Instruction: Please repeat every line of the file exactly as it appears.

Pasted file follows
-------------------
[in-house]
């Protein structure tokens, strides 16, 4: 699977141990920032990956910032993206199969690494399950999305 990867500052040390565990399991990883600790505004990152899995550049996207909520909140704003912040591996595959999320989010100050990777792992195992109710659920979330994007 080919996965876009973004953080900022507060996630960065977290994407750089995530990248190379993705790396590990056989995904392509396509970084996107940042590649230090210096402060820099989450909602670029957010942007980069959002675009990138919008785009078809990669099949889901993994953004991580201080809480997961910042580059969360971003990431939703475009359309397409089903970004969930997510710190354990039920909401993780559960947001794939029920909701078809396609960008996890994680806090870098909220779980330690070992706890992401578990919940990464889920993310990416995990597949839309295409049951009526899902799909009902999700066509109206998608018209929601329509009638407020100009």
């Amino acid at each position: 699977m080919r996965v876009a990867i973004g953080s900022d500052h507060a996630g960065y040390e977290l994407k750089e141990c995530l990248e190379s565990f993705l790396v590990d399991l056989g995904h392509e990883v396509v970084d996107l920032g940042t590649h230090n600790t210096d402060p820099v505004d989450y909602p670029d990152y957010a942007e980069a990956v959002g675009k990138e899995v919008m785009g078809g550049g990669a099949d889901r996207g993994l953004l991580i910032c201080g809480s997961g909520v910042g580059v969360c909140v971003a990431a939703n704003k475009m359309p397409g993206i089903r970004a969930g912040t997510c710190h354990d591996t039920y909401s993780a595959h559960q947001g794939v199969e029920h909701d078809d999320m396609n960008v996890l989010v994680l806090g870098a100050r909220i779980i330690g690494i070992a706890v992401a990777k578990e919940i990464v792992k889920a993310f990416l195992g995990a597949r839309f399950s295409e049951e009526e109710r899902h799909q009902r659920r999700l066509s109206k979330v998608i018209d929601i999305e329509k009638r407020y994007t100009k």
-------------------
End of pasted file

[in-house]
């Protein structure tokens, strides 16, 4: 699977141990920032990956910032993206199969690494399950999305 990867500052040390565990399991990883600790505004990152899995550049996207909520909140704003912040591996595959999320989010100050990777792992195992109710659920979330994007 080919996965876009973004953080900022507060996630960065977290994407750089995530990248190379993705790396590990056989995904392509396509970084996107940042590649230090210096402060820099989450909602670029957010942007980069959002675009990138919008785009078809990669099949889901993994953004991580201080809480997961910042580059969360971003990431939703475009359309397409089903970004969930997510710190354990039920909401993780559960947001794939029920909701078809396609960008996890994680806090870098909220779980330690070992706890992401578990919940990464889920993310990416995990597949839309295409049951009526899902799909009902999700066509109206998608018209929601329509009638407020100009």
């Amino acid at each position: 699977m080919r996965v876009a990867i973004g953080s900022d500052h507060a996630g960065y040390e977290l994407k750089e141990c995530l990248e190379s565990f993705l790396v590990d399991l056989g995904h392509e990883v396509v970084d996107l920032g940042t590649h230090n600790t210096d402060p820099v505004d989450y909602p670029d990152y957010a942007e980069a990956v959002g675009k990138e899995v919008m785009g078809g550049g990669a099949d889901r996207g993994l953004l991580i910032c201080g809480s997961g909520v910042g580059v969360c909140v971003a990431a939703n704003k475009m359309p397409g993206i089903r970004a969930g912040t997510c710190h354990d591996t039920y909401s993780a595959h559960q947001g794939v199969e029920h909701d078809d999320m396609n960008v996890l989010v994680l806090g870098a100050r909220i779980i330690g690494i070992a706890v992401a990777k578990e919940i990464v792992k889920a993310f990416l195992g995990a597949r839309f399950s295409e049951e009526e109710r899902h799909q009902r659920r999700l066509s109206k979330v998608i018209d929601i999305e329509k009638r407020y994007t100009k």